I had watched the first episode of this when it was released, and it seemed fine, but it didn’t really get me interested in watching any farther. A friend of mine convinced me to more of it, so I did. Frankly, it’s pretty terrible. The show seems unable to decide whether it wants to be serious/dramatic or humorous, and transitions between the two moods so frequently and in such a choppy manner that it succeeds at being neither (other than perhaps being amusingly bad).

Let’s start with the characters. The main character, Kazuma, could have been a lot more interesting a character than he is; however, the execution of the plot lines so far intended to develop his character have fumbled miserably. There was the potential for “love past family hatred” akin to Romeo & Juliet, but instead we have him blowing off all harsh feelings he might have against the family. While this is forgivable from a pragmatic standpoint, as he does cover himself by saying he’ll help them for money, they still could’ve gotten a little more personal conflict out of this.

Things get ridiculous when the show gets to Kazuma’s duel with his father. You’d think that coming back after years of exile and defeating the father who banished you would be a major personal achievement and source of satisfaction in a character and a chance for more meaningful conflict and character development. Instead, Kazuma just kinda goes “lol yay I won, time to go home and sleep,” and the whole thing took all of around five minutes.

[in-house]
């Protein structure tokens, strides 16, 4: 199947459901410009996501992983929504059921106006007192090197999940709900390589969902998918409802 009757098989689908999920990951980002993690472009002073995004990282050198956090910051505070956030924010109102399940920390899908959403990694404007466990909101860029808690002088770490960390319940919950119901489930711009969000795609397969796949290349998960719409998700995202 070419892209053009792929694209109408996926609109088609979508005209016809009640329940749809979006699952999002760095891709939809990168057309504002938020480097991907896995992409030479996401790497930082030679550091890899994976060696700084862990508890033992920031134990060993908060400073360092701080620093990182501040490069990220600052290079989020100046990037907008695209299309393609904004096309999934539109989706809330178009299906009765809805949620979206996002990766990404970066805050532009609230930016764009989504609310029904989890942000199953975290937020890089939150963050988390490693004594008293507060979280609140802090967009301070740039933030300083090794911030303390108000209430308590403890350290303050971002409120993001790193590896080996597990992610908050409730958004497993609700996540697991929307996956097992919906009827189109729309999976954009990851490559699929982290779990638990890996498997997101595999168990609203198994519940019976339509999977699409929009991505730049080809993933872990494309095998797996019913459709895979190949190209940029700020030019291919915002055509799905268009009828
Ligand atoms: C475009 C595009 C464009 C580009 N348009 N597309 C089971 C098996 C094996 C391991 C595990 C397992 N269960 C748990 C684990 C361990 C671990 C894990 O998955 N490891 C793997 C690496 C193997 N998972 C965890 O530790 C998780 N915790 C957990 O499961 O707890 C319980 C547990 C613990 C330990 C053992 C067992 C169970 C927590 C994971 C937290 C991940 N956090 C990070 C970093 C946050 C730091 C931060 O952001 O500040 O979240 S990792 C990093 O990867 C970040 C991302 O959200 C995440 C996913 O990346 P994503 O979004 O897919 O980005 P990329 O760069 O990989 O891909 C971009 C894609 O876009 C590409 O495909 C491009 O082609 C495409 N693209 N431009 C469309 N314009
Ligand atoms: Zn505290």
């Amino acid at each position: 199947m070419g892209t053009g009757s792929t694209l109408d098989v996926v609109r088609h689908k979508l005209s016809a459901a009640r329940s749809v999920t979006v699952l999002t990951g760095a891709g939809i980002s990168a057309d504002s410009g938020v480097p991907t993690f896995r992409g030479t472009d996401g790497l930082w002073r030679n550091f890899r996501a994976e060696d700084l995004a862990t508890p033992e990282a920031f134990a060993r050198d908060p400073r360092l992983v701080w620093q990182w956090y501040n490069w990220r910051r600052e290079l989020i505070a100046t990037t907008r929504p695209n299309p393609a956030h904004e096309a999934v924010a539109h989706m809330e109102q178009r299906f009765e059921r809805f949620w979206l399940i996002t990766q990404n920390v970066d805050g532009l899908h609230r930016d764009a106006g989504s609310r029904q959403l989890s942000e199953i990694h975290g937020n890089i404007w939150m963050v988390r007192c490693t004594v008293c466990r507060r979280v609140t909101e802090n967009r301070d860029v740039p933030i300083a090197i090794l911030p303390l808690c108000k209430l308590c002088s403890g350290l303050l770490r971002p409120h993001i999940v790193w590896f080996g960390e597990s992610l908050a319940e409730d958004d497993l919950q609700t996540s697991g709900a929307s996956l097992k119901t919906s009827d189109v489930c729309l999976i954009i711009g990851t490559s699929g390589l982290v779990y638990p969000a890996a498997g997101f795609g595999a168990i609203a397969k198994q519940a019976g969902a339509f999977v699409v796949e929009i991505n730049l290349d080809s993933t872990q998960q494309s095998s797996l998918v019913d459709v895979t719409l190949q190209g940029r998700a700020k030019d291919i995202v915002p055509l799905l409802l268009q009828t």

It’s also pretty difficult to get a sense of urgency out of any of the battles that go on when the main character has some sort of god behind him. They haven’t yet explained what a “Contractor” exactly is, but it’s pretty clear that nobody’s going to be able to defeat such overwhelming might. So much for that “suspense” thing; the only possible source of it is the potential for him to fail to save the people he cares about. The show does sort of look like it’s going in this direction, but it really needs to do a better job of it.

Now we move on to Ayano. Not much to say here, really, since she’s no more than a stock tsunderekko. While this isn’t necessarily bad by itself, there simply isn’t much to her character at all outside of this. Like Kazuma, she never shows any feelings of conflict or allow the viewer to connect to her in a meaningful way. Outside of the tsundere relationship, there is almost literally nothing else about her character save for showing an occasional sense of duty concerning her position in her family that, due to the nature of her character, is pretty difficult to take seriously.

Oh, and while I’m generally a fan of cool henshins and stuff, other than the cool way in which she says “IDEYO, ENRAIHA!,” the sequence in which she summons her sword is mostly lame and annoying.

Almost every event so far in the show has felt incredibly artifical. The one that stands out to me the most was the scene when Kazuma finds Ayano lying prostrate with a supernatural lethal infection… and pulls out a legendary ultra-rare magical cure-all elixir, which OBVIOUSLY has to be administered mouth-to-mouth since she’s unconscious. Ridiculous. There are numerous examples of similarly contrived writing throughout the eight episodes I’ve seen, as if the writers have no respect for the viewer’s intelligence whatsoever. Episode eight was actually the best of the bunch, just because it managed to actually be amusing.

So yeah, unless you absolutely must watch every single show featuring a tsunderekko ever made, I’d pass on this one unless it somehow gets significantly better later on. Considering GONZO’s track record of usually doing the exact opposite, I wouldn’t get my hopes up. I haven’t read the novel, but this definitely seems like the kind of thing that’s probably better left in written form.